June 11, 2010


The month of June is when my flower gardens are most beautiful; I try to have perennials blooming throughout the season, but nothing can compete with all these happening at once: the roses, peonies, and irises, the white flowering viburnums, the Miss Kim lilac, the blue flowers of baptisia and the frothy yellow blooms of lady's mantle. The roses are early this year, so I will get to enjoy them for a while before the insects start chewing. Some of the roses were here when I moved in, like the wild pink rose you see above, and the two below. You can see the canes of this single pink growing along roadsides, in fields, even in the woods. Here, it sends up very tall, arching canes from the stone wall alongside my house, looking very pert and pretty with its single pink flowers.

This is a very small double wild rose growing in the backyard. It was a lot of work to make what had been a mass of weeds and rose canes into a circular bed of tiny flowers sparkling in the center of the yard.

A truly wonderful double red rose is now a large shrub on the east side of my house, where it is protected from the harsh winter winds. I had found some rose branches growing in the lawn to the west of the house, where they are constantly being mowed down, so I transplanted a couple of pieces and have been rewarded with this old fashioned, deeply scented flower. It doesn't keep long in a vase, but is worth bringing in anyway because of its wonderful fragrance.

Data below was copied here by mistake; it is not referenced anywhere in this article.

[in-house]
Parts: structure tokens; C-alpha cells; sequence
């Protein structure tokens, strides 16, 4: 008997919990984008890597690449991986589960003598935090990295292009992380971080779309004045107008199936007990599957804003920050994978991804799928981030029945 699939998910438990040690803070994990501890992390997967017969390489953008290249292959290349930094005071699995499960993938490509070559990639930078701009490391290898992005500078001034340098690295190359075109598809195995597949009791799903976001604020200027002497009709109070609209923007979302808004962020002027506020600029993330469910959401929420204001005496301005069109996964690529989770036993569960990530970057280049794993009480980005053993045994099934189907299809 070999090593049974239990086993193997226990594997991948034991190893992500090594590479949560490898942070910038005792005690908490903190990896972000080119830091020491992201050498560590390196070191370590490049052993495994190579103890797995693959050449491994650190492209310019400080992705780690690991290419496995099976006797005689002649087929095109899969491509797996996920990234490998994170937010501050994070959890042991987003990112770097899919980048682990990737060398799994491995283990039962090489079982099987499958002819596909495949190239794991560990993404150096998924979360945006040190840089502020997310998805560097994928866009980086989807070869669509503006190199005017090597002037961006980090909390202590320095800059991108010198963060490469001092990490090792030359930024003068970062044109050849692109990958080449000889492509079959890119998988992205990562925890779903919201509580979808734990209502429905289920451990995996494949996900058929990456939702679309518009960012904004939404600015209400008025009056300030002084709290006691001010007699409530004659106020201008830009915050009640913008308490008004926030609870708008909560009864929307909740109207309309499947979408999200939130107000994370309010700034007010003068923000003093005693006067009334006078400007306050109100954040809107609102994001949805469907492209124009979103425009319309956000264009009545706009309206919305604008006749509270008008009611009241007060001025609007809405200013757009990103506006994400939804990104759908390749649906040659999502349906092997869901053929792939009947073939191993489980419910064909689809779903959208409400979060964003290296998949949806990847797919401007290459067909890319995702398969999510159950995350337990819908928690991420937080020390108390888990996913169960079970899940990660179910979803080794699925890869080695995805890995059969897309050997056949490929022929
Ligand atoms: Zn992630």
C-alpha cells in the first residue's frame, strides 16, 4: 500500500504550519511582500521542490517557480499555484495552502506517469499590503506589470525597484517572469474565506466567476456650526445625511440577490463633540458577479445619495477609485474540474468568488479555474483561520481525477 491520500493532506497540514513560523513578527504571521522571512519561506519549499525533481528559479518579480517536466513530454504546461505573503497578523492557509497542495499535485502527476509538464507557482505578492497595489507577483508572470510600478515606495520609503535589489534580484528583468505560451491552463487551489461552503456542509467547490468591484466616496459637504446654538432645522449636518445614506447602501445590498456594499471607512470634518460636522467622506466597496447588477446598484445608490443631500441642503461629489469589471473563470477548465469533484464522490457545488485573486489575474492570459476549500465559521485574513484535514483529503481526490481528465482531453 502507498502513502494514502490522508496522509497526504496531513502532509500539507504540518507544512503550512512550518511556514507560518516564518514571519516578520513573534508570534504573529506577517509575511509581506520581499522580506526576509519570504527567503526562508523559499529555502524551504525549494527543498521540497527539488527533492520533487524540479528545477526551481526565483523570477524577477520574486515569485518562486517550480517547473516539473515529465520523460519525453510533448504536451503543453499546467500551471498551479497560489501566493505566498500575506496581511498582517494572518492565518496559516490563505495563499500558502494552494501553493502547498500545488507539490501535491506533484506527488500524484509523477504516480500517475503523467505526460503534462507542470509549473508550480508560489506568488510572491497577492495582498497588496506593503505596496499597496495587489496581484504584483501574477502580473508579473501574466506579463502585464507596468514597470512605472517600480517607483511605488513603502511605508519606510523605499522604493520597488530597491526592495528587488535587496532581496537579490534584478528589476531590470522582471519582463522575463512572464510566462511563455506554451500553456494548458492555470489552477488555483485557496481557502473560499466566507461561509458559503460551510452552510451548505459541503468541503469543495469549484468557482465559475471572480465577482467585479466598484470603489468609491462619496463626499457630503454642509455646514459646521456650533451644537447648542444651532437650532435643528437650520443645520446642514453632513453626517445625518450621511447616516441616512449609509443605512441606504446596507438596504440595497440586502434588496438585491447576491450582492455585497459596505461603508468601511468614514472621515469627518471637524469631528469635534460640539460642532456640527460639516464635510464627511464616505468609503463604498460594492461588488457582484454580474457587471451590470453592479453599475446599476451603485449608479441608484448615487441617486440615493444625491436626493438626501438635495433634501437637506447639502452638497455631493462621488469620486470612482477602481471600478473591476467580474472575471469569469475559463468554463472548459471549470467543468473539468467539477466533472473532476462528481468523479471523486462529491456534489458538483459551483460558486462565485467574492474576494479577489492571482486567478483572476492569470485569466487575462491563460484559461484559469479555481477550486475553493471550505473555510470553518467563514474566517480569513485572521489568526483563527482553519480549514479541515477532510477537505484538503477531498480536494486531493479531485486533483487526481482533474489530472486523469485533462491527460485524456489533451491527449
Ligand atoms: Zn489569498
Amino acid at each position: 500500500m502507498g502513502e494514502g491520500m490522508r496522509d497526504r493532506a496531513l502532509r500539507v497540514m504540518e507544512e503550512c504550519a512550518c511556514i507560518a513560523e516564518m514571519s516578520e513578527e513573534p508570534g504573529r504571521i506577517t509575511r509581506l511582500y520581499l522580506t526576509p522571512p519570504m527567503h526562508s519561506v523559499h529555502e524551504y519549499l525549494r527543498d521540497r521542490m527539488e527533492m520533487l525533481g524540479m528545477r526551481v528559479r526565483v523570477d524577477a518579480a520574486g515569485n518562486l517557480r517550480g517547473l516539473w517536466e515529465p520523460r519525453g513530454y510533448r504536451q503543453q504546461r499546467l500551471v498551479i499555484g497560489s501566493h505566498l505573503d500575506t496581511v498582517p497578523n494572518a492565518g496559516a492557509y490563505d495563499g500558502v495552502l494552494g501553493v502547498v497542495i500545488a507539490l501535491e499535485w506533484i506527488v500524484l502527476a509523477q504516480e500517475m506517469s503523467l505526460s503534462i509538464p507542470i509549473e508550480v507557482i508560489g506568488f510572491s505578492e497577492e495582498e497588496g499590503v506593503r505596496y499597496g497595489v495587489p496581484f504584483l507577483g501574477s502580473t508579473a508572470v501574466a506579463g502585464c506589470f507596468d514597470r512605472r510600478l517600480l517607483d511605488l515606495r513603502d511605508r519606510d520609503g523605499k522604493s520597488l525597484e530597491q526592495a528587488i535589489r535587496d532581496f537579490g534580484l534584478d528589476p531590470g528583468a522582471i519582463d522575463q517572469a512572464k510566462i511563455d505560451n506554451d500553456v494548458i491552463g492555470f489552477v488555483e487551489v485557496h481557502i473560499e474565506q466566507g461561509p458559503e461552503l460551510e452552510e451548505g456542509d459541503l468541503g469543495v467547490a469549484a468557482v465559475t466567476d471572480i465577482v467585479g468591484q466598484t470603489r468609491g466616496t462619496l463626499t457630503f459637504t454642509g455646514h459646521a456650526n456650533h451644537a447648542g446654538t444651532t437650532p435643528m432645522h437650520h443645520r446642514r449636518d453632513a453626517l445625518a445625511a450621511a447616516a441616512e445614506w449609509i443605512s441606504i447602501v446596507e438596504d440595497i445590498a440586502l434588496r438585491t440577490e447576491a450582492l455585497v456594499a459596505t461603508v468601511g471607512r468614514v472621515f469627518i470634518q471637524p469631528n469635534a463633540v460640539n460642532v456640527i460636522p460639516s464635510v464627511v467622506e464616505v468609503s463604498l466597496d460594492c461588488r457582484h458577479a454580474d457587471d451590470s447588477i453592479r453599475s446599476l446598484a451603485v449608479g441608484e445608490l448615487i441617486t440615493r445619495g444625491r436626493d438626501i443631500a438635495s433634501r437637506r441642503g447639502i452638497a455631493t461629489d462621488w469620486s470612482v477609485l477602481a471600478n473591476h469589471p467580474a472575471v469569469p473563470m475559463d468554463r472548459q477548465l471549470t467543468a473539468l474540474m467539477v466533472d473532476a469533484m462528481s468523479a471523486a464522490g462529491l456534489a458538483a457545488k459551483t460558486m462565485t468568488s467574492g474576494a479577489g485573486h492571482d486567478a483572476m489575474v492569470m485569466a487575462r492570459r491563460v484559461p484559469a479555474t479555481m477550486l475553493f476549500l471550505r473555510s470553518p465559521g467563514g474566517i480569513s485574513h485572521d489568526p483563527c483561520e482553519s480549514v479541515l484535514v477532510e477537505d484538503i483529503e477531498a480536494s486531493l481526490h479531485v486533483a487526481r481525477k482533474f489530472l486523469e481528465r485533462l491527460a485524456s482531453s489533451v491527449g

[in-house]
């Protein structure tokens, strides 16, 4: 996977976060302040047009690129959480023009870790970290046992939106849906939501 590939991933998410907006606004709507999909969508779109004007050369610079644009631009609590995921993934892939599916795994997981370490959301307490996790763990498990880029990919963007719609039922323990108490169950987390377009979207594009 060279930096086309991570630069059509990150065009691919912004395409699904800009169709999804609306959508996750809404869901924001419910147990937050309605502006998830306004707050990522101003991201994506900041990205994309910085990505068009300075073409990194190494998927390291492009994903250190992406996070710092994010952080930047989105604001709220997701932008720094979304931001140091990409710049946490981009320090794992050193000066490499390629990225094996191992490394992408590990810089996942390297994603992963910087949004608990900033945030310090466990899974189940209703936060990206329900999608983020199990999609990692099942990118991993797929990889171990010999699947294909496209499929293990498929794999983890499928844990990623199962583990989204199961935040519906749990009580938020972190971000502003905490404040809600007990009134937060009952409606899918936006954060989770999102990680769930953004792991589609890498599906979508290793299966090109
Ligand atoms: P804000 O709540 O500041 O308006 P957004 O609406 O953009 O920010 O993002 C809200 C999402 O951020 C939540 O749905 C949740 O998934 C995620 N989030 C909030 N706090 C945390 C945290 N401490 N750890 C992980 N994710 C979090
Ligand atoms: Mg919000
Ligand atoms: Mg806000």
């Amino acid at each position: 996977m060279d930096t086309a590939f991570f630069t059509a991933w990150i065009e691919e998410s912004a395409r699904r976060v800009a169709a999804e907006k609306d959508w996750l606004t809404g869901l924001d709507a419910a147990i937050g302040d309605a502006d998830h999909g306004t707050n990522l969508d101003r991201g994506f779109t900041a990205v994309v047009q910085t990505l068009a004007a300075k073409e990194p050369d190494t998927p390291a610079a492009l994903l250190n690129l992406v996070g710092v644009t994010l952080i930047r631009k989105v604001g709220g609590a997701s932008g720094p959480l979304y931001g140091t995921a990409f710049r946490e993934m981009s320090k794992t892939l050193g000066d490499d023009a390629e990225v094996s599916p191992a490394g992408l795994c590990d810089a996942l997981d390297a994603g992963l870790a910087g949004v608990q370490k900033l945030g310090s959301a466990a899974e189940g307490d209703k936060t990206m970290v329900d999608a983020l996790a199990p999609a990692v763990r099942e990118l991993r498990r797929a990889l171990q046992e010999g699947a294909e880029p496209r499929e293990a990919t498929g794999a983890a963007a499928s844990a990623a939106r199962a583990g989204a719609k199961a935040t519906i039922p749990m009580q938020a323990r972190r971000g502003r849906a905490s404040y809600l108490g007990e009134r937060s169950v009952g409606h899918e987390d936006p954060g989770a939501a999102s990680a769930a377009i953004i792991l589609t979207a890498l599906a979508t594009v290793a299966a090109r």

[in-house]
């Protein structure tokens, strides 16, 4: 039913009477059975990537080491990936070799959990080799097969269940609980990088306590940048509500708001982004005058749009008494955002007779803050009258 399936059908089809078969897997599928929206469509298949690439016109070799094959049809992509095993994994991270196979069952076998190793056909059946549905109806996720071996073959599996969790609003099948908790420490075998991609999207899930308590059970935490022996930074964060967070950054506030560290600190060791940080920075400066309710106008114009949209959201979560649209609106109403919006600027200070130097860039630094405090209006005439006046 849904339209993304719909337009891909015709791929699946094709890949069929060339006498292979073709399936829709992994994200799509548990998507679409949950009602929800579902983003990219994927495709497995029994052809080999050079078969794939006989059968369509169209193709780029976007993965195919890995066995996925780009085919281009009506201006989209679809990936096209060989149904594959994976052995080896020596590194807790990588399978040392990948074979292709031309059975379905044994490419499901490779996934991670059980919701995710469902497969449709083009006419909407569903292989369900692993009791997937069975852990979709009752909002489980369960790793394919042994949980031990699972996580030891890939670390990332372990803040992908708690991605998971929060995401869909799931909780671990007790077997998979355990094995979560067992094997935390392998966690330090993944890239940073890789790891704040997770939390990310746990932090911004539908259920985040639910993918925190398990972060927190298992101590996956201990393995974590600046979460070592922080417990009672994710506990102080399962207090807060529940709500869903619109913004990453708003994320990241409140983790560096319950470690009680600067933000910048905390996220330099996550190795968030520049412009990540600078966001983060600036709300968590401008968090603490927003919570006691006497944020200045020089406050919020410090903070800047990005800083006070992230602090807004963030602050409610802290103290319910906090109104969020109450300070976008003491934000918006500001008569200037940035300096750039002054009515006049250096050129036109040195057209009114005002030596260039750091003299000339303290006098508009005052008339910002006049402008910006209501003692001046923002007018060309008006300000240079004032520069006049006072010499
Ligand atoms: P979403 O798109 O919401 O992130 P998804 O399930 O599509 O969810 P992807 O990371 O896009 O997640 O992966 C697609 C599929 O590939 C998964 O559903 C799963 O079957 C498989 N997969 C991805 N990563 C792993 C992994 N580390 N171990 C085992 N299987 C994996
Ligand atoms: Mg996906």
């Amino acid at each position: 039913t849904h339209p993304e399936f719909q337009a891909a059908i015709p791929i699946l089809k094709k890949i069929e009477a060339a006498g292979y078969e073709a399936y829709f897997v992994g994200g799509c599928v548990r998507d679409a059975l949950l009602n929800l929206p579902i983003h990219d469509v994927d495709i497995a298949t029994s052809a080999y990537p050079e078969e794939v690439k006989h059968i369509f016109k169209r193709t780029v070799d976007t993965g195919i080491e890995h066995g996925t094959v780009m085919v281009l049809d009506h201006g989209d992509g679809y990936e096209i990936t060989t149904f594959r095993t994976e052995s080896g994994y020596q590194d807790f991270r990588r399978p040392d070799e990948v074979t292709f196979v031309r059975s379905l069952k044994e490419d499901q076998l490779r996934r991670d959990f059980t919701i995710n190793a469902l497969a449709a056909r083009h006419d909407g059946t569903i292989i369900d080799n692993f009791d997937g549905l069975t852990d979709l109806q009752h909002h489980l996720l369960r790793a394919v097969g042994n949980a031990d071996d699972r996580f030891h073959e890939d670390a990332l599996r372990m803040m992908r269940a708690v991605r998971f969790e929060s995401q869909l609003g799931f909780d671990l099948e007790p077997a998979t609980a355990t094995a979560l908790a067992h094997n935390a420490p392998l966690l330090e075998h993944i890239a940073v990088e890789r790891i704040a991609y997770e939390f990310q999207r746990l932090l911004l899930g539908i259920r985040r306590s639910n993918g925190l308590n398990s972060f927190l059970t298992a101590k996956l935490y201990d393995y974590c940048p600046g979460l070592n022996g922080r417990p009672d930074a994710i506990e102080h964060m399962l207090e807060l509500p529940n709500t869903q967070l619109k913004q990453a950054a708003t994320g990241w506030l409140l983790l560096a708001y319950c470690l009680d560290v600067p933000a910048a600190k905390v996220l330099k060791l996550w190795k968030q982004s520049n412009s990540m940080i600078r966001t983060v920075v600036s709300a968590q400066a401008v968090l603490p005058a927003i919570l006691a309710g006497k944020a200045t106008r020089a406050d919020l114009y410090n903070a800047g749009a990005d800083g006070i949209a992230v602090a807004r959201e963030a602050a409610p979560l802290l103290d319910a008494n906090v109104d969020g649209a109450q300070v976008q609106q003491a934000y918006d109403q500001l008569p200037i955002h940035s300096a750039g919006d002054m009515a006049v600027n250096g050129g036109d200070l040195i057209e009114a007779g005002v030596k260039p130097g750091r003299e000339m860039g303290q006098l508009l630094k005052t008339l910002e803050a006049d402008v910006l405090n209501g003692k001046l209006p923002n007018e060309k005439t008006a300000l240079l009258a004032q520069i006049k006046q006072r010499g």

I planted these last two rugosas myself, from bare root stock, and they've done pretty well here. The white is growing along the stone wall at the rear of my backyard; I love its delicate papery blooms and the buds in very pale pink. Luckily I don't mind it spreading, because it's a very vigorous plant. It's a perfect height for the spot, growing only about 3 feet tall, while the pink below, growing along the west wall of the barn, is a tall rose, beautiful against dark wood. The stamens of these roses are a gorgeous, furry deep yellow, little feet waving about in the air, attracting busy pollinating insects, who have interests other than aesthetic in visiting the flowers.


  1. I'm just imagining the scent of that double red rose beauty Altoon!
    All that hard work...yet the reward is considerable I imagine....and the pleasure of seeing it come to life this time each year.
    When I lived years ago in a very old and crumbling (formerly quite grand) house in Melbourne the gardens were also grand but gone to rack and ruin...but over the 5 years I was there i coaxed life out of parts of it and delighted in the discoveries that were to be had. It remained a bit wild and hard to manage but there was a sense of having my own secret garden that I adored.
    The climate was right for roses and there were small white ones growing on a very large trailing bush.
    Cold winters can be taught but the gardens does seem to like it... and so many plants I had down south I would never even think of planting here in the sub-tropics!
    Beautiful shots of your blooms!

  2. Sophie, the experience with the overrun garden in Melbourne sounds as though it was very special, challenging in finding the gems amid the dross. It's funny to think of Melbourne as cool, but I suppose as compared to Brisbane it has a temperate climate. I remember seeing beautiful gardens when I was there many years ago.

  3. Love seeing your roses, Altoon...special images.

  4. how about some panoramic views of your garden?

  5. My only rose has come and gone already with this speeded up season. Nothing like the fragrance of these old roses; it is the reason for taking all the time and trouble to grow them! Mine is a small, white semi-double whose fragrance is so strong that it gives me a headache if I try to wear it as a boutonnier!